Type One Fitness, Shares Helpful Tips for The Sweetest Day of The Year
Hingham and Norwell, MA — From spooky costumes to “haunted” houses and trick-or-treating, Halloween is an extravagant event enjoyed by many families. The founders of Type One Fitness of Norwell, MA, the first athletic center to focus on type 1 diabetes wellness, share helpful tips with families, while still leaving room for lots of fun.
But, for children and families with type 1 or type 2 diabetes, the real “ghouls” of Halloween are all the sugary, and often irresistible, treats. So, how do families with diabetes handle an overabundance of sweets?
Limiting how much candy is consumed is key. Reading the nutrition information on the package will provide a better understanding of the size of a serving. For chocolate bar treats that are individually-wrapped in smaller snack sizes, one serving is approximately two snack-size pieces. However, it’s not easy for children (and even most adults) to stick to a limit of one serving. Be clear with your child and tell them exactly how many pieces of candy they may eat and when it is okay to do so.
Stay on top of how much insulin is needed. Since the human body is so complex, not all people will process insulin the same way. Factors like time of day, stress levels, and physical activity can make these numbers more difficult to predict. Essentially, sweets are considered carbohydrates and should be treated as such within the day’s overall consumption. It’s important to note that because candy contains fat if it is eaten in excess, it can get tricky and affect blood sugar. Fats can slow the digestion process down, changing the delivery of insulin. So, working on any sweets on Halloween takes a bit of planning around healthy meals, snacks and exercise.
Be aware that children may “sneak” candy. Let’s face it – sweets are hard to resist. On Halloween, parents and caregivers of children with type 1 diabetes need to keep a close eye on their child’s sugar and carbohydrate consumption.
Balance treats with healthier fiber and protein in between. Fiber and protein help stabilize blood sugar levels. Peanut butter or nut butter on celery sticks or apple slices, vegetables cut into sticks with yogurt dip, slices of cheese and protein bars are a few healthy snack options.
Get everyone moving. Exercising also helps stabilize blood sugar. With all the Halloween excitement, from trick-or-treating to games and running around in general, it’s fairly easy to get the kids involved in fun activities and moving around.
According to Type One Fitness co-founder Tyson Sunnerberg who was diagnosed with type 1 diabetes when he was 21 years old and now has a young daughter diagnosed with type 1, “Eliminating the sweets on Halloween is nearly impossible. Even if you don’t have sweets on hand in your home, children will likely come across candy and other sugary snacks through their friends, activities, clubs, Halloween parties, and so on. Bear in mind that if chocolate, candy or other sweet snack is consumed, it should be done so in moderation and incorporated with healthy meals, nutritious snacks and exercise.”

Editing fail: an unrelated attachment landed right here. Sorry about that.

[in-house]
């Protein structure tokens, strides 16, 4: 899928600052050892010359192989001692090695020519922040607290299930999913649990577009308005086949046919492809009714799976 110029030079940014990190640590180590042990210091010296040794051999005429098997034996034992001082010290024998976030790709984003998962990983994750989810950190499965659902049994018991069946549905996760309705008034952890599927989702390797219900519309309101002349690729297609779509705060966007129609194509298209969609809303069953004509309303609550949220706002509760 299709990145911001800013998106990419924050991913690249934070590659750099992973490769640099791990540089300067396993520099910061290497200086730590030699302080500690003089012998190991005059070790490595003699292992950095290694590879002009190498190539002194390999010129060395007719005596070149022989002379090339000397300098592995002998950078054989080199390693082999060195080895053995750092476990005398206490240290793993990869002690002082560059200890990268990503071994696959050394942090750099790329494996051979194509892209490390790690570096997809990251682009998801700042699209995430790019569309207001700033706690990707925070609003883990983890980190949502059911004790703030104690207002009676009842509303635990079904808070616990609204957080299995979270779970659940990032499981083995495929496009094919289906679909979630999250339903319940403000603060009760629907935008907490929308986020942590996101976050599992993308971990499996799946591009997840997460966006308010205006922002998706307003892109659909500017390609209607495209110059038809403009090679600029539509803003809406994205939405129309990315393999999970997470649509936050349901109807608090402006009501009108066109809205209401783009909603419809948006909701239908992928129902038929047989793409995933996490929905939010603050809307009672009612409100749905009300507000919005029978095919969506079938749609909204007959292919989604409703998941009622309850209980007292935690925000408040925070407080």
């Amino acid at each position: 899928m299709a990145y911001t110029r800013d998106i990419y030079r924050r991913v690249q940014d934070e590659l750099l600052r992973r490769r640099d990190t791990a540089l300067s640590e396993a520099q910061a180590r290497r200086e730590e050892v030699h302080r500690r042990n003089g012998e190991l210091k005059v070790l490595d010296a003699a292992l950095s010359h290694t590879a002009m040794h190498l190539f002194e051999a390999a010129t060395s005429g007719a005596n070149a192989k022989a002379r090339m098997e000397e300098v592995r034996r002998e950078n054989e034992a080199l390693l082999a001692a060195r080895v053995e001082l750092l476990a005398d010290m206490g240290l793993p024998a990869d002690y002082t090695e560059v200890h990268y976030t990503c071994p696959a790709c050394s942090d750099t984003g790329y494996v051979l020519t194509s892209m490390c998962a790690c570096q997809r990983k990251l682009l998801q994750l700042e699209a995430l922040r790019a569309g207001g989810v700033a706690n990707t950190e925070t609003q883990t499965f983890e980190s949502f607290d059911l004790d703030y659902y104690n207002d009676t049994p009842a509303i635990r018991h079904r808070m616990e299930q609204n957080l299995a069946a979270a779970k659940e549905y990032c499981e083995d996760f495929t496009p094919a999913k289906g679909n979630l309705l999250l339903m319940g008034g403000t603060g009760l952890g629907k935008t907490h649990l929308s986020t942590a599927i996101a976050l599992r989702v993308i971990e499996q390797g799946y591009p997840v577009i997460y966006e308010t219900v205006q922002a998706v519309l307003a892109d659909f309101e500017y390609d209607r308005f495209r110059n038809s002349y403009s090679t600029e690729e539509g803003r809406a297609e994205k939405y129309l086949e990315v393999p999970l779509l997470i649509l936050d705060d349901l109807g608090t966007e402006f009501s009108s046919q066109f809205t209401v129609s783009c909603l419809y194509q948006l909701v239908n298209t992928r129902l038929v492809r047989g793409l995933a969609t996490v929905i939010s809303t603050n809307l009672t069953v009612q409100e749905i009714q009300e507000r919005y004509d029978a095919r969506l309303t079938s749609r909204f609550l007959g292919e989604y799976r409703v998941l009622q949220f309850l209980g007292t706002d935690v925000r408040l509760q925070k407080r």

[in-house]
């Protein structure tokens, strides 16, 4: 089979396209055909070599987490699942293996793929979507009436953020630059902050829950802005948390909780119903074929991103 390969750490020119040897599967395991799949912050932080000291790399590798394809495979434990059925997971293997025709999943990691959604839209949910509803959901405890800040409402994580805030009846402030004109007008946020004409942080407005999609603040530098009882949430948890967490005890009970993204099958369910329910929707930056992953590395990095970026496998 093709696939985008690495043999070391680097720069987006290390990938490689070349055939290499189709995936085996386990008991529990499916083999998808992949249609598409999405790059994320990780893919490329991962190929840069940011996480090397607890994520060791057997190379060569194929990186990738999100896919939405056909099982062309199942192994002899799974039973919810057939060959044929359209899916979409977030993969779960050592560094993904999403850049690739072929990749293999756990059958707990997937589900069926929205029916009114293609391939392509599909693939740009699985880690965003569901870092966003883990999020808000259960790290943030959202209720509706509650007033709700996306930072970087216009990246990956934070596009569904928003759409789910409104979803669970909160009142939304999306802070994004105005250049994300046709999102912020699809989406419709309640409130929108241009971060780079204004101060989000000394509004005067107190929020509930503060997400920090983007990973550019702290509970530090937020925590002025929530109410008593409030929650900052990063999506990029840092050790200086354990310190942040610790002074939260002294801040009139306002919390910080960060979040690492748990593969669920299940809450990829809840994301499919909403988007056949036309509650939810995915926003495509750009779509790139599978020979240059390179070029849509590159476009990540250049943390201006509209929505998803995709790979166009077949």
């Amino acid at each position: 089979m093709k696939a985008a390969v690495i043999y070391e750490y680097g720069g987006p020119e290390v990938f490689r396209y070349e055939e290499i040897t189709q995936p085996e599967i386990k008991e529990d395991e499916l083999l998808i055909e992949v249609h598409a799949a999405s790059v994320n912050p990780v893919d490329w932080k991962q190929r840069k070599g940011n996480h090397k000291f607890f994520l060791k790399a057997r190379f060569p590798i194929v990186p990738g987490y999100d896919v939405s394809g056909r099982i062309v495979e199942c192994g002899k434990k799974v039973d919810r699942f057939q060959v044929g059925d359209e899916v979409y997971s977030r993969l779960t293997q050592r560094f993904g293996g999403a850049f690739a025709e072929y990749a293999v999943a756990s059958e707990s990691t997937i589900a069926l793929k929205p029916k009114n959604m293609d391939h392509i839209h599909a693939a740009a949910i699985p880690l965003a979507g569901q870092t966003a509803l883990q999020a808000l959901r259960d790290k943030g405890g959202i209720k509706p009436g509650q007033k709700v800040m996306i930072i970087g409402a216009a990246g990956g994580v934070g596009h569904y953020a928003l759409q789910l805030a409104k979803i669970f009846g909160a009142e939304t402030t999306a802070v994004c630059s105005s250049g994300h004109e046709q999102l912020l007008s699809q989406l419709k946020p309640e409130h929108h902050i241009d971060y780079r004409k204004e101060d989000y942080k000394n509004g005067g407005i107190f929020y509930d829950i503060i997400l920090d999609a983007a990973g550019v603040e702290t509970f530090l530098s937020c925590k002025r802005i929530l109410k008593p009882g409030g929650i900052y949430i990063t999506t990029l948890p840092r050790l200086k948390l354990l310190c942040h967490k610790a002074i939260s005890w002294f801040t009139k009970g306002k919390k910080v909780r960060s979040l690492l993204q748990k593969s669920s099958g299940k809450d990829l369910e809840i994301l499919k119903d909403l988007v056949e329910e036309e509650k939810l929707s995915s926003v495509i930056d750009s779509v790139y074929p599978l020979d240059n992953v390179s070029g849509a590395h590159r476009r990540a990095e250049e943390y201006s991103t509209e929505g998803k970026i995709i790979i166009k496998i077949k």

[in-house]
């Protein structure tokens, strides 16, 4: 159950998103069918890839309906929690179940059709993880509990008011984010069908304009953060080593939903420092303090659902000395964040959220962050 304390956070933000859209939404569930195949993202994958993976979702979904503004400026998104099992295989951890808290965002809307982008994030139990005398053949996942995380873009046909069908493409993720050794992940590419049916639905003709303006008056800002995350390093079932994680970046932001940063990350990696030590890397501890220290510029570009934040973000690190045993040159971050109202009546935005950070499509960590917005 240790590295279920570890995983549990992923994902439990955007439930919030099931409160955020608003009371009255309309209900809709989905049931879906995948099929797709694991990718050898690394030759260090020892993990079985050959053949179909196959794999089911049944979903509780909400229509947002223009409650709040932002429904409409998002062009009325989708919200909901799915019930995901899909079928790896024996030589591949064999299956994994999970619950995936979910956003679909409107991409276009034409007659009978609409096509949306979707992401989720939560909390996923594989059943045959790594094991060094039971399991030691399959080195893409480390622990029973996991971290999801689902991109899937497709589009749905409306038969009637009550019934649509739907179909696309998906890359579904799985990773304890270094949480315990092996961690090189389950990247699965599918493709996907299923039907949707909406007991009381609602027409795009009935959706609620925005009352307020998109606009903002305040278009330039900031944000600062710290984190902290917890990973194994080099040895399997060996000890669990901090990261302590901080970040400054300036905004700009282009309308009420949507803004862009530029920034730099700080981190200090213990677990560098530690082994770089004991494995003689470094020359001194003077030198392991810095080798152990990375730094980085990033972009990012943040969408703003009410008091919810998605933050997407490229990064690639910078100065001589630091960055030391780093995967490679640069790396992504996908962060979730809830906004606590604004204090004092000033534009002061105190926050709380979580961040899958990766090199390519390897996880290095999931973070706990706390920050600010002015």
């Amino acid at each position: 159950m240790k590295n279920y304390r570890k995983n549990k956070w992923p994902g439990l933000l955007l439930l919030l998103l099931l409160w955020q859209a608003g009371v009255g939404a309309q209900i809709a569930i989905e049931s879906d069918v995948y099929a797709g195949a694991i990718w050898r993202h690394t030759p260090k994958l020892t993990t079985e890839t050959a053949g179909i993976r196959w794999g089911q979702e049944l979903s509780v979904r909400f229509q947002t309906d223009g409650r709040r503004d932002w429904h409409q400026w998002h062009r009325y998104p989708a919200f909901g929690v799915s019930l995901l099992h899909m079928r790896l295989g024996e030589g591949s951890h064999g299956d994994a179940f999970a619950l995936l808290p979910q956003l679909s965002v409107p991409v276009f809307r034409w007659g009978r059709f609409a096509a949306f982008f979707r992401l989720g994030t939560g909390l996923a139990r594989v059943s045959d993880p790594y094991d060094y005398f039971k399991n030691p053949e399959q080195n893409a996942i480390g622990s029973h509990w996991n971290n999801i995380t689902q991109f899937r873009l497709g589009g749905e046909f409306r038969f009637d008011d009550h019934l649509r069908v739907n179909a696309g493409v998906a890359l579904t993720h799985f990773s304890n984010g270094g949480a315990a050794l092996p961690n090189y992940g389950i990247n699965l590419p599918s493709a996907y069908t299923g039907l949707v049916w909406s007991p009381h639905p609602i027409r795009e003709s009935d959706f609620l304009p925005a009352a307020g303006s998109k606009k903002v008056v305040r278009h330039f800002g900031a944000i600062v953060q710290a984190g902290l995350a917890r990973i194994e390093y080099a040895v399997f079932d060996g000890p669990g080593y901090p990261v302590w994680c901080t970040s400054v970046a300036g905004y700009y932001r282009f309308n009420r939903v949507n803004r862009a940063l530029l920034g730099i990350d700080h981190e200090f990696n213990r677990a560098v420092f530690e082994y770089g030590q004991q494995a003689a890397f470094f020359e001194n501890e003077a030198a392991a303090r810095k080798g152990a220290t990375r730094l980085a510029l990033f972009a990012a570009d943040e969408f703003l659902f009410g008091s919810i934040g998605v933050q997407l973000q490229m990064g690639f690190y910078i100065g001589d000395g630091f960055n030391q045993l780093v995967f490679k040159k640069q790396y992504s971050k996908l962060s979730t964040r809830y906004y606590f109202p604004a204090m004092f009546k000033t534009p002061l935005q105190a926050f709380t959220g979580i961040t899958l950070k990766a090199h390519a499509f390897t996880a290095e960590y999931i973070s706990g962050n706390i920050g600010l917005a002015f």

About Type One Fitness:
Committed to expanding and enhancing support for the many families and individuals living with diabetes throughout the South Shore, Type One, Inc., a 501(c)(3) nonprofit organization based in Hingham, MA, is taking the next big step. Type One is launching Type One Fitness, the first fitness boutique with a focus on diabetes wellness on Route 53 in Norwell, MA. In addition to those with diabetes, everyone in the community who appreciates more elite fitness instructors, nutritionists and support is encouraged to join the new, luxurious fitness center.
Type One Fitness is the brainchild of Type One, Inc. founders Paul Foti and Tyson Sunnerberg, who was diagnosed with type 1 diabetes when he was 21 years old and knows firsthand that the right resources and support make all the difference in the world when it comes to managing this disease. Five years ago, at the age of five, Sunnerberg’s daughter Elyse was also diagnosed with type 1, which intensified his drive toward a cure, and provided a firsthand understanding of the constant challenges the entire family faces when living with an individual with type 1 diabetes.
Type One Fitness provides clients and members with a daily program of exercise and a healthy approach that perfectly suits their lifestyles and needs. Along with Certified Personal Trainers, Nutritionists, and Life Coaches, the facility will be equipped with the latest technology, media, cardiovascular equipment, ellipticals, bikes, rowers, treadmills, strength training, free weights and functional and flexibility machines. Type One Fitness will provide a place where the type 1 diabetes community can find support for the autoimmune disease and end the stigma of what type 1 diabetes is and who it affects through education and awareness programming.
“Type One Fitness looks forward to helping people better manage their fitness, nutrition, and spirit,” said Foti. “We are dedicated to building a culture of good health, well-being and inclusion. Type One Fitness is open to everyone.”